Thursday, June 14, 2012

A Light in the Darkness VIII

I know that I missed a grammar blog last week. I am sorry, but we had a guest. (You should definitely check out that blog entry.)

Today's entry is about dialogue tags. No, it is not a full blog about quotation marks, but this will cover most of the uses of them. In US usage – and that is becoming the standard usage – double quotation marks are used to denote speech.

“I want my synthetic blood.”

Oh, you were expecting True Blood?
Sorry, even this crappy jpg is better than that show.

The quotation marks show that this is dialogue, someone speaking, not part of the narrative proper. The period is inside the quotation marks, and that ends the sentence.

“We are fresh out of synth-blood, vamp,” said the werewolf.

This is another snippet of dialogue, and this time the comma is inside the quotation marks. It shows that the sentence was a declarative one, one that would have taken a period were it not for the speech tag outside it.

Speech tags, or dialogue tags, include words such as “said”, “asked”, “screamed”, “cried”, “whispered”, and so on. When using one after a line of dialogue, usually the appropriate punctuation is a comma, followed by the closing quotation mark, and then the full tag, followed by a period.

“You should get some quickly then, or I will end up drinking blood fresh,” said the vampire.

The speech tag is not capitalized. I have seen this before, but it is not correct. All three of the following are incorrect.


“I will have your hide for that threat,” He said.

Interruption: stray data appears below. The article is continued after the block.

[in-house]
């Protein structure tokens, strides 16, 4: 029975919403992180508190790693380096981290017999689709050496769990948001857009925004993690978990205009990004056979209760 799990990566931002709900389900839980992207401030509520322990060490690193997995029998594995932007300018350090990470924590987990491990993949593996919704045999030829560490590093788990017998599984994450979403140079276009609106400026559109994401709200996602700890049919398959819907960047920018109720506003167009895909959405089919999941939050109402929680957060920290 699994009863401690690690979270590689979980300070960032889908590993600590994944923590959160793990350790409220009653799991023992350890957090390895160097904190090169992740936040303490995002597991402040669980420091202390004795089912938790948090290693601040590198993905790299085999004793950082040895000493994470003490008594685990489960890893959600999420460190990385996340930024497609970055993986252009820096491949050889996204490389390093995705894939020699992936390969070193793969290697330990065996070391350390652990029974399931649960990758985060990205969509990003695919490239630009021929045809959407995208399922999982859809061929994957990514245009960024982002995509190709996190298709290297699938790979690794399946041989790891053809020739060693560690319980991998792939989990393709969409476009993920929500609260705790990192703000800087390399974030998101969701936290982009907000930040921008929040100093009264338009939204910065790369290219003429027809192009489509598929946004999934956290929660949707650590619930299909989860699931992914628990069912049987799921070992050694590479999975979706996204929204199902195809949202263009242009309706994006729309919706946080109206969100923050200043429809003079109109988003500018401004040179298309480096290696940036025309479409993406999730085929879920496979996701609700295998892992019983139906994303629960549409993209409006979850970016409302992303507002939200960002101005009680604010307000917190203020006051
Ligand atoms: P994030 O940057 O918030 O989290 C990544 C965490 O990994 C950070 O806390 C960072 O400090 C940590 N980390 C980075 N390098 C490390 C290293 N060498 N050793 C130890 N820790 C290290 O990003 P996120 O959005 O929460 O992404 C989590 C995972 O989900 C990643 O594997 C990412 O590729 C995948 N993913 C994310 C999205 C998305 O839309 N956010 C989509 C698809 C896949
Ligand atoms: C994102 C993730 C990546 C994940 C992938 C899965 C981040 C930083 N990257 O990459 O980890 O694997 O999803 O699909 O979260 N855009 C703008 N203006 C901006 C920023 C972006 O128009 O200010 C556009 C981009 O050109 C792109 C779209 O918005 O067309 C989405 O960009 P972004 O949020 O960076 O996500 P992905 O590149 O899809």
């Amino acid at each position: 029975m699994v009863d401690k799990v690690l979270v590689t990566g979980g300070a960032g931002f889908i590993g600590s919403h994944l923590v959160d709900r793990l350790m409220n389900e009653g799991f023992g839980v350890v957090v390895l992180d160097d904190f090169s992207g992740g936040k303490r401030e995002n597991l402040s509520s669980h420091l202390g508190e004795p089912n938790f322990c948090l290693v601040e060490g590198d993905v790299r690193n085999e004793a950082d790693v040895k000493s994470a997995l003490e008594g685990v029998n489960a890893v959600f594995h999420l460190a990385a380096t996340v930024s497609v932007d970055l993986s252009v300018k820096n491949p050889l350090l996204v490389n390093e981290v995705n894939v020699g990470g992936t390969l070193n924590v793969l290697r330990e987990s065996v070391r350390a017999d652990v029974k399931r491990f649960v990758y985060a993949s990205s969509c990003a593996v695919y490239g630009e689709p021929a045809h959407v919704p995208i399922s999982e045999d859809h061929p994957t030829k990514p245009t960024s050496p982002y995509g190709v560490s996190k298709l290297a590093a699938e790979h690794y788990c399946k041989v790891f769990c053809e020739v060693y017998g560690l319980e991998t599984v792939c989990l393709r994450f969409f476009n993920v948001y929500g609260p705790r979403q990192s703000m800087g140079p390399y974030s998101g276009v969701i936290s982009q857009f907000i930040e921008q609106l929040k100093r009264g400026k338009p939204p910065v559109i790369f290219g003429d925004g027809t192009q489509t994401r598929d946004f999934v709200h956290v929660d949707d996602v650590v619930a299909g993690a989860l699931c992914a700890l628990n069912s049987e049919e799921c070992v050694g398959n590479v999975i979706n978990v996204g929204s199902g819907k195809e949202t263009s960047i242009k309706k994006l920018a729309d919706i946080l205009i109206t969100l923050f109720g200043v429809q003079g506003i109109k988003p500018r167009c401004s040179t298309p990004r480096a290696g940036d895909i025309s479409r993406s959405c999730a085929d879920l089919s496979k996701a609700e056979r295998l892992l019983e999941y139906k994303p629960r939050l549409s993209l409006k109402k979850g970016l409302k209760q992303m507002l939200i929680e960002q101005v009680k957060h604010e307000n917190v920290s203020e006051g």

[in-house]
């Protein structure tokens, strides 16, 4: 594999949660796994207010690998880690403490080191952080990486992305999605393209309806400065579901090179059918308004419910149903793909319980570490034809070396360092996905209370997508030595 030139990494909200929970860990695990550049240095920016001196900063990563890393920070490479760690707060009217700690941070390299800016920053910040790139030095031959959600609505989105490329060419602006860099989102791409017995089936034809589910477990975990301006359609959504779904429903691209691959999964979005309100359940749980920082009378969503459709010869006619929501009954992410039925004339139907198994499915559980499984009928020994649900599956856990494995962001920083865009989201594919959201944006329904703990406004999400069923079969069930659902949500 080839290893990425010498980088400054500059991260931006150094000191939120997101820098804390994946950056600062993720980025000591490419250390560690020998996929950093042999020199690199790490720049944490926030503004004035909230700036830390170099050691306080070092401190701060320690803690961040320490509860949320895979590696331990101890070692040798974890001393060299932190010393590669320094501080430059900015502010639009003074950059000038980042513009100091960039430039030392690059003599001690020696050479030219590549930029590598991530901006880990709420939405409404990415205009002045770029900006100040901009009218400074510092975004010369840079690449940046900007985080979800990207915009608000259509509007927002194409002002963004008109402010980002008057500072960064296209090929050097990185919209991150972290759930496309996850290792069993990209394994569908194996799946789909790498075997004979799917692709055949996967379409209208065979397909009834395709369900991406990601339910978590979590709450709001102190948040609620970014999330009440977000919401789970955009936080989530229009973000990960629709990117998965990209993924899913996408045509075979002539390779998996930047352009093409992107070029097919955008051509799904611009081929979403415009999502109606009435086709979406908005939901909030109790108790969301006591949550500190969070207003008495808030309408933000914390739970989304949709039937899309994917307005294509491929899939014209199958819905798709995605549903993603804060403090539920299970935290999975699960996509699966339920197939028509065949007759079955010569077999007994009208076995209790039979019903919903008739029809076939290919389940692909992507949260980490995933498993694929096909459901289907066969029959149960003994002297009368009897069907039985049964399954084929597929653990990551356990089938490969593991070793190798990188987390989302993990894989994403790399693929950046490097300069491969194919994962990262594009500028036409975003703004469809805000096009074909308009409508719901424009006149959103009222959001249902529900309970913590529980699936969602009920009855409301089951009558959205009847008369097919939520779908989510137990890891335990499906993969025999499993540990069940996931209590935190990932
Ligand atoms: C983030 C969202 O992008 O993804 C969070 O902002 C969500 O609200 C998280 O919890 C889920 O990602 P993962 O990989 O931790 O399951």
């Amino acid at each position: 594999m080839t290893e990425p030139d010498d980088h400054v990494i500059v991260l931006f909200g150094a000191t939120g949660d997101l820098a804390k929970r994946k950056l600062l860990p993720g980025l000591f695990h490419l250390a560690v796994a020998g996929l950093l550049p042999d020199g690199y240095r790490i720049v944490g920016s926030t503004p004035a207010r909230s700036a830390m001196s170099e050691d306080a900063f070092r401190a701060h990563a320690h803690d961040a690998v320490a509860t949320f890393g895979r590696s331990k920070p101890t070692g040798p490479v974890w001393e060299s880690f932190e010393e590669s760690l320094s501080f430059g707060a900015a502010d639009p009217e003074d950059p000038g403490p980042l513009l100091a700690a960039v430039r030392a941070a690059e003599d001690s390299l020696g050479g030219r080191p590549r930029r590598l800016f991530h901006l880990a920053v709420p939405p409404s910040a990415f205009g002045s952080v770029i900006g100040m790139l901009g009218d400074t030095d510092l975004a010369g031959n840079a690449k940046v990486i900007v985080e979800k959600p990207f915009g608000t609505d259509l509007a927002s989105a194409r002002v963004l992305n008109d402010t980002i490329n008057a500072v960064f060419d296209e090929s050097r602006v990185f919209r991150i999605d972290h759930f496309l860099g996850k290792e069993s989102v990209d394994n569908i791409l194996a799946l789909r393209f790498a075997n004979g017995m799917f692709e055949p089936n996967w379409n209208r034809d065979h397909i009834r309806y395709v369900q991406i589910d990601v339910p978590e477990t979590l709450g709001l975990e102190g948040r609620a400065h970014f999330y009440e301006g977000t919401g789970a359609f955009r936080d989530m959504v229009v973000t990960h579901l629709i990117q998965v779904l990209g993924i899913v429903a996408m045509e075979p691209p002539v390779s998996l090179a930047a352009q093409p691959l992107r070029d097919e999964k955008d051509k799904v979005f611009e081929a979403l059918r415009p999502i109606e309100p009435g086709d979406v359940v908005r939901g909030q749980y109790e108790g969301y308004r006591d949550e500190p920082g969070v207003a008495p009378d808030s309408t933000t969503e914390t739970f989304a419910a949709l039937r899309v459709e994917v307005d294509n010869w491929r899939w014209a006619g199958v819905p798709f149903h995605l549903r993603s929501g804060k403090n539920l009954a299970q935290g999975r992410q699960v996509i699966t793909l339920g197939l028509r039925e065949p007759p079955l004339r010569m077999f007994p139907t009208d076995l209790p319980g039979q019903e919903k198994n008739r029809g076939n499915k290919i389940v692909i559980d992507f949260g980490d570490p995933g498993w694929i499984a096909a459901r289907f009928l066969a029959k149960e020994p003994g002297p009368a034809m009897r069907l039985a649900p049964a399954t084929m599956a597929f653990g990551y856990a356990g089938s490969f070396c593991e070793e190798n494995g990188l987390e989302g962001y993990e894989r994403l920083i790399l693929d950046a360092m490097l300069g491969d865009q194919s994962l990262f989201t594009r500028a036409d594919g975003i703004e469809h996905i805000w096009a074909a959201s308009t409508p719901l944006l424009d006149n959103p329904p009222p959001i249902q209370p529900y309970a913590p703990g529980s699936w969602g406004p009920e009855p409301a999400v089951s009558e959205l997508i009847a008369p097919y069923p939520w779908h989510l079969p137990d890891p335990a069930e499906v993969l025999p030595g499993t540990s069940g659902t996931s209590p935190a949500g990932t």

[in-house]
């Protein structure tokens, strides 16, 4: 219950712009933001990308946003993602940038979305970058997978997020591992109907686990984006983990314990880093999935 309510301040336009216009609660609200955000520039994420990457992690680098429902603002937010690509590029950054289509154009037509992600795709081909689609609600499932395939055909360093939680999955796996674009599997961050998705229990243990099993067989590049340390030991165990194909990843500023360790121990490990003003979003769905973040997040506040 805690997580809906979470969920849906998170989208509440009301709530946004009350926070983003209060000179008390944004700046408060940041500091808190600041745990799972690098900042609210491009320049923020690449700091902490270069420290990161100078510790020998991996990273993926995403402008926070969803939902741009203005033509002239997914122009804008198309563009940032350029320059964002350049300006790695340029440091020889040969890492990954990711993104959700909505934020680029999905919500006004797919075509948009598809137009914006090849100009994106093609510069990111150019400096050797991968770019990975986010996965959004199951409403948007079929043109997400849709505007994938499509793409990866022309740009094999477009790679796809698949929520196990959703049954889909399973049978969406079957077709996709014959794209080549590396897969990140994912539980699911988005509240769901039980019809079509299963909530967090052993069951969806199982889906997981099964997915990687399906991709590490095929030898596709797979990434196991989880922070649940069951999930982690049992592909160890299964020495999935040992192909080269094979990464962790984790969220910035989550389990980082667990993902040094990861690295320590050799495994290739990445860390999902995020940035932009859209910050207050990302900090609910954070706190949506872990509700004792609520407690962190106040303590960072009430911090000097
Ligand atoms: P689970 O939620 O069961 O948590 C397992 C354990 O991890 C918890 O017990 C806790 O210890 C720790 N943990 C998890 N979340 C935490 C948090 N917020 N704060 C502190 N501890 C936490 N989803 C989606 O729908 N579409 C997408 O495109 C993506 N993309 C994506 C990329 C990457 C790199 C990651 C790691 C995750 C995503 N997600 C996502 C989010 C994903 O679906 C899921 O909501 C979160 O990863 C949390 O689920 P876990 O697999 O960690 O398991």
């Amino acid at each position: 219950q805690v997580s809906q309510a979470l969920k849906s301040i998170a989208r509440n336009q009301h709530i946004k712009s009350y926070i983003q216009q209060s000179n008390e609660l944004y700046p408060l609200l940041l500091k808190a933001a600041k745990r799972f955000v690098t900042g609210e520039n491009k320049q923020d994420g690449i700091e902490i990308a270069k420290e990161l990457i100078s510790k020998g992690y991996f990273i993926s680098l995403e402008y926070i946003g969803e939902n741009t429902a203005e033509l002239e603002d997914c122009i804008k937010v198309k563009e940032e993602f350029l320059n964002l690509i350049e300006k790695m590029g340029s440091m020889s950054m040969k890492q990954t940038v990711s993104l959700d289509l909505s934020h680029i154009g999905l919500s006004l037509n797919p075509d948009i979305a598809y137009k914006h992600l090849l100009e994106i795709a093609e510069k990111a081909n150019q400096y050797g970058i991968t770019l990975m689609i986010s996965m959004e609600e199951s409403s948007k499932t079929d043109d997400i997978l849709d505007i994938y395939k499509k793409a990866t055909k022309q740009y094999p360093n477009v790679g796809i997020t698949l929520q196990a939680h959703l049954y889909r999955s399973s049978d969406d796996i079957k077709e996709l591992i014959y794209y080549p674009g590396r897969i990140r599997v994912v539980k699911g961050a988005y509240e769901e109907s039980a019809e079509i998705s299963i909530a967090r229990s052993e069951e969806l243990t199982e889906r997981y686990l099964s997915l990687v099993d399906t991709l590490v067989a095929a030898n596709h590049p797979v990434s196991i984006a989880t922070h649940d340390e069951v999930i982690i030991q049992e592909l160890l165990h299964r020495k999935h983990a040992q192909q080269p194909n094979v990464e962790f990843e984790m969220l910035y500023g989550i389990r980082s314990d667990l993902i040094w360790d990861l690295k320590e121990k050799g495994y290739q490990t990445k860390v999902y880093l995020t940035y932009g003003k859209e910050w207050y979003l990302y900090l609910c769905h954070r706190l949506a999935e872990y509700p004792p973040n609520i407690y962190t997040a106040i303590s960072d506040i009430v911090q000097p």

“I will have your hide for that threat.” he said.

“I will have your hide for that threat.” He said.


“I will have your hide for that threat,” he said.

Somebody's gonna get a hurt real bad.

The incorrect one will not trigger your spell-check or the infamous grammar-check, either. “He said” is a sentence, so it will not get flagged by a program. But it is not a correct dialogue tag, so it would need to be fixed.

This need to keep the speech tag in lower case (aside from proper names, of course) remains constant even if something aside from a comma is used.

“That's it. You're a dead wolf!” screamed the vampire.

Notice that the exclamation point would normally be considered the end of the sentence, and you could expect that the words thereafter would start a fresh sentence. But that is not the case. Despite how strong they look, exclamation points are, in this regard, weaker than periods. A period precludes the use of a dialogue tag. None of the other three primary punctuation marks for dialogue do. (Those would be the comma, the exclamation point, and the question mark.)

“You're not planning to kill me over synth-blood, are you?” asked the werewolf.

Do you see how the “asked” does not start with a capital letter? Again, only the period cuts off dialogue to the point that it precludes a speech tag.

This all, of course, only applies to the sentence before the speech tag. Other sentences do not require any special treatment, punctuation-wise.

“It was the last time I ever saw that werewolf. He and I had been close, almost like brothers! But that one argument over synth-blood cost us our friendship,” said the vampire. “Also, he was delicious.”

Just workin' the wolf through.

Until next week, keep those grammar candles burning!

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